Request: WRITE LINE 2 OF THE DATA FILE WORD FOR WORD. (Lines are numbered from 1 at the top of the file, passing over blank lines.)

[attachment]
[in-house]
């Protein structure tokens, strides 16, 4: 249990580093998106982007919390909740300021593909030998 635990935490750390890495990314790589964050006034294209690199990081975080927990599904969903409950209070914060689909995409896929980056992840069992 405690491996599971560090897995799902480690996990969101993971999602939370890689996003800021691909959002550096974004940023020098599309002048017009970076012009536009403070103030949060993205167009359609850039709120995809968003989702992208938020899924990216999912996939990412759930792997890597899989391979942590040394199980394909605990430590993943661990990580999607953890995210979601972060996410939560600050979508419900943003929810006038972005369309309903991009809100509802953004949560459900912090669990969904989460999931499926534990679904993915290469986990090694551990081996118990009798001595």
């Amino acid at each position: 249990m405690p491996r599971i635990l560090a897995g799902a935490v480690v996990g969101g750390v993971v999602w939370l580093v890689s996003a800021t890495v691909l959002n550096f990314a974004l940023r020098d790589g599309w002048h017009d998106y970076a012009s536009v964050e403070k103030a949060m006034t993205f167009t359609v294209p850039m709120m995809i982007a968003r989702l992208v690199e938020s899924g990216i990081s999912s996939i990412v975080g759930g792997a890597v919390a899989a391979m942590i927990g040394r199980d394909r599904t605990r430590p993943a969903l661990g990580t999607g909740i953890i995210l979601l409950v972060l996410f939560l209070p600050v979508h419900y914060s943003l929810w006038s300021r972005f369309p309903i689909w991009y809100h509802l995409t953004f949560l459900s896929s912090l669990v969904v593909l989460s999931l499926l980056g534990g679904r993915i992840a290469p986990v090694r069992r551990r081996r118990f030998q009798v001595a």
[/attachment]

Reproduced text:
């Protein structure tokens, strides 16, 4: 249990580093998106982007919390909740300021593909030998 635990935490750390890495990314790589964050006034294209690199990081975080927990599904969903409950209070914060689909995409896929980056992840069992 405690491996599971560090897995799902480690996990969101993971999602939370890689996003800021691909959002550096974004940023020098599309002048017009970076012009536009403070103030949060993205167009359609850039709120995809968003989702992208938020899924990216999912996939990412759930792997890597899989391979942590040394199980394909605990430590993943661990990580999607953890995210979601972060996410939560600050979508419900943003929810006038972005369309309903991009809100509802953004949560459900912090669990969904989460999931499926534990679904993915290469986990090694551990081996118990009798001595």